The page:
The integrated spectroscopic observations were carried out with the 2.15 m telescope at the Complejo Astronómico El Leoncito (CASLEO, Argentina) during a run in May 1995. We employed a CCD camera containing a Tektronics chip of pixels attached to a REOSC spectrograph, the size of each pixel being . The slit was oriented in the east-west direction and the observations were performed by scanning the slit across the objects in the north-south direction, in order to get a proper sampling of cluster stars. The total field along the slit was , allowing us to sample background regions. We used a grating of 300 grooves mm-1 in two different set-ups, namely "blue nights" and "red nights": (a) during the blue nights we obtained spectra covering a range from 3500 to 7000 Å, with an average dispersion in the observed region of or 3.46 Å/pixel. The slit width was resulting a mean resolution of 14 Å, according to the FWHM of the He-Ar comparison lamps. (b) In the red nights the range was 5800-9200 Å with a similar dispersion (3.36 Å/pixel). The slit width was resulting a mean resolution of . An OG 550 filter was employed to eliminate the second order contamination.
A series of exposure of 15 minutes each was employed for Westerlund1 and 2 giving a total of 60 minutes in each cluster for the blue and red spectra. In addition to the observations of the cluster fields, we measured spectrophotometric standard stars in order to derive flux calibrations. In the blue range we used LTT 4364, EG 274 and LTT 7379 (Stone & Baldwin 1983). In the red range we added HD160233 (Gutiérrez-Moreno et al. 1988), which is a hot dwarf star useful also to correct for telluric absorption bands. We also took frames of He-Ar comparison lamps between or after object observations, bias, dome and twilight sky and tungsten lamp flat-fields.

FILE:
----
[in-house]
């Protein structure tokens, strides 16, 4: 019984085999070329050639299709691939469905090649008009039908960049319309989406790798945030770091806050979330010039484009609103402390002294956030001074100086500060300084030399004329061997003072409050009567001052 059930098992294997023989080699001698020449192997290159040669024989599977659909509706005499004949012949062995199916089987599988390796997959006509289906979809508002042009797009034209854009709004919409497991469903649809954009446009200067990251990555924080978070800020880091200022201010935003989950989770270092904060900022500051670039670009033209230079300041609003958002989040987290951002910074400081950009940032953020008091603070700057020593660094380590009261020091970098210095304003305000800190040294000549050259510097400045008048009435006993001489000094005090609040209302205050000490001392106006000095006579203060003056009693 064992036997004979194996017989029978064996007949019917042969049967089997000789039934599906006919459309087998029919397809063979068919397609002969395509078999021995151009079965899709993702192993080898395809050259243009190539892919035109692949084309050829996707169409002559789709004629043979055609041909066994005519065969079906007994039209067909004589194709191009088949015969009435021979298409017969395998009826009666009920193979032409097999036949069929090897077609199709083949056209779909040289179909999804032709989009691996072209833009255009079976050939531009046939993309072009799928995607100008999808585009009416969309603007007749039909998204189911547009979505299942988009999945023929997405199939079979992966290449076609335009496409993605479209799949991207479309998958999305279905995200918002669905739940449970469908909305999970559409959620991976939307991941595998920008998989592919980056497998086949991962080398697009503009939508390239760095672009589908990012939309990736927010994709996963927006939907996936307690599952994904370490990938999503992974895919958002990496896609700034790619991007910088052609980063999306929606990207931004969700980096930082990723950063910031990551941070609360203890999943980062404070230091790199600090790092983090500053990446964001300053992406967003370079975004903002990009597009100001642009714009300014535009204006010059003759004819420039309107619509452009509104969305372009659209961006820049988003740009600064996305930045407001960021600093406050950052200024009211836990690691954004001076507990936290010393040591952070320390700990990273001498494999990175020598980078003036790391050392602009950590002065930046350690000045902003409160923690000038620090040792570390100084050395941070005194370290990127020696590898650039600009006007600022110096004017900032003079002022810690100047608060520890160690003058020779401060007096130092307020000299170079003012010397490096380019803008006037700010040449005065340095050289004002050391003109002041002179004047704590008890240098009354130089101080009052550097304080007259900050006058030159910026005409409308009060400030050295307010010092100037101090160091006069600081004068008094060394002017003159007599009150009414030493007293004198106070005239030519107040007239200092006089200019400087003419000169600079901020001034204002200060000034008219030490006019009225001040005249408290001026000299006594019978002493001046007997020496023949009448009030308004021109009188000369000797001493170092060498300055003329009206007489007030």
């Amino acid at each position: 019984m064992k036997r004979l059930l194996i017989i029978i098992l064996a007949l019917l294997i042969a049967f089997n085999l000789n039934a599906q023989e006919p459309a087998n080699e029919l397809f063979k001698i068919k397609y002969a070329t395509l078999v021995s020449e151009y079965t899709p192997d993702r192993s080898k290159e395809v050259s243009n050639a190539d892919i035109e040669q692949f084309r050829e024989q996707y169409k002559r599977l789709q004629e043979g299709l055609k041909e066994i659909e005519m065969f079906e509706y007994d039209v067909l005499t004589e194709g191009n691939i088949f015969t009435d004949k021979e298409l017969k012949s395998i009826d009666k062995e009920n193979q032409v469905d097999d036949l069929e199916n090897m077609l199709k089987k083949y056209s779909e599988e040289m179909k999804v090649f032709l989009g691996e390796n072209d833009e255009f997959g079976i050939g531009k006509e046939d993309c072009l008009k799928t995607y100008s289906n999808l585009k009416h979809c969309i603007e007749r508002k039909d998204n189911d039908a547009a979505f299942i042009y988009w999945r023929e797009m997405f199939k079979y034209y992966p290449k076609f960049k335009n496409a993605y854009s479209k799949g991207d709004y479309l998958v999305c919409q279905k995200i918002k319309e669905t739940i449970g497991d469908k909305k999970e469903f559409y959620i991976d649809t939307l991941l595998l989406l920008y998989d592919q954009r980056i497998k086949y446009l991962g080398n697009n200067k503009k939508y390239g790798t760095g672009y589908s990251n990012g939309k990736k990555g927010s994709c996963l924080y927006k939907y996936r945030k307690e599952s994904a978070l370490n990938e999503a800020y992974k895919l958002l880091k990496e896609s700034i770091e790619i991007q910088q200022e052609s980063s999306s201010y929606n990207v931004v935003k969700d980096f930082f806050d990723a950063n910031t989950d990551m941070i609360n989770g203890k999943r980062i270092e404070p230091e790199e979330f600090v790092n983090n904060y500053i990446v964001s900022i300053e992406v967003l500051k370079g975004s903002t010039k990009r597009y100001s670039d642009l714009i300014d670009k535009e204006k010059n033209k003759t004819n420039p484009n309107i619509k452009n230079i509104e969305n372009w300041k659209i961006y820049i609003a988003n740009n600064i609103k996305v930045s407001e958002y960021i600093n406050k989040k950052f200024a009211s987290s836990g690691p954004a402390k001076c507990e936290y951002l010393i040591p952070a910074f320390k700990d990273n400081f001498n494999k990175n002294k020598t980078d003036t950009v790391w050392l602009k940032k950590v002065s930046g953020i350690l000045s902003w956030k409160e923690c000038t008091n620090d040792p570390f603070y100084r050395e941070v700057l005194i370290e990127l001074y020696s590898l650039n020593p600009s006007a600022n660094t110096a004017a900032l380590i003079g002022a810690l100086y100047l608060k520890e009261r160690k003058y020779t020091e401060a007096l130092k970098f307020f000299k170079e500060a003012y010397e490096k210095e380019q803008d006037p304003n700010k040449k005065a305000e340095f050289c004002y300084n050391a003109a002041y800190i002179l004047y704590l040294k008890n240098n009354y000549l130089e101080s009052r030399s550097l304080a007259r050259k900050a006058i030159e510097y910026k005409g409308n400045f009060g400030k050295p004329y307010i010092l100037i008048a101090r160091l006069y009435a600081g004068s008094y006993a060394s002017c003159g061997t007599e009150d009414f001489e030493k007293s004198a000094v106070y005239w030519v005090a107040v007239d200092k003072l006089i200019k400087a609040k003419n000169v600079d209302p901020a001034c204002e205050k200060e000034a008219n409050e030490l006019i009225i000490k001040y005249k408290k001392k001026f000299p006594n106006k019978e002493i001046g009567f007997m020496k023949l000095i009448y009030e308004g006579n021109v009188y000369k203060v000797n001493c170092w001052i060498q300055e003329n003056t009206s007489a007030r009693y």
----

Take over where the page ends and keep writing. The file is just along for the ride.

The reductions were carried out with the IRAF system in the standard way at the Observatorio Astronómico of the National University of Córdoba. In summary, we subtracted the bias and used flat-field frames - previously combined - to correct the frames for high and low spatial frequency variations. Then, we performed the background sky subtraction using pixel rows from the same frame, after having cleaned the background sky regions from cosmic rays. We controlled that no significant background sky residuals were present on the resulting spectra. The cluster spectra were extracted and wavelength calibrated by fitting observed He-Ar comparison lamp spectra with template spectra. The rms errors involved in these calibrations are 0.72 Å (0.21 pixel) for the blue nights and 0.39 Å (0.12 pixel) for the red ones. Finally, we applied extinction corrections and flux calibrations derived from the observed standard stars to the cluster spectra. In addition, cosmic rays on the cluster spectra were eliminated. Finally, we eliminated the telluric absorption bands in the near-IR, following the procedures outlined in Bica & Alloin (1987).
In Figs. 2 (click here)a and 2b we present the calibrated integrated spectra of Westerlund1 and 2, respectively. Notice the very steep spectrum in the near-IR and essentially null flux shortward of 5000 Å for Westerlund1, revealing a dramatic reddening effect.
Figure 2: Observed integrated spectra in absolute units: a) Westerlund1, b) Westerlund2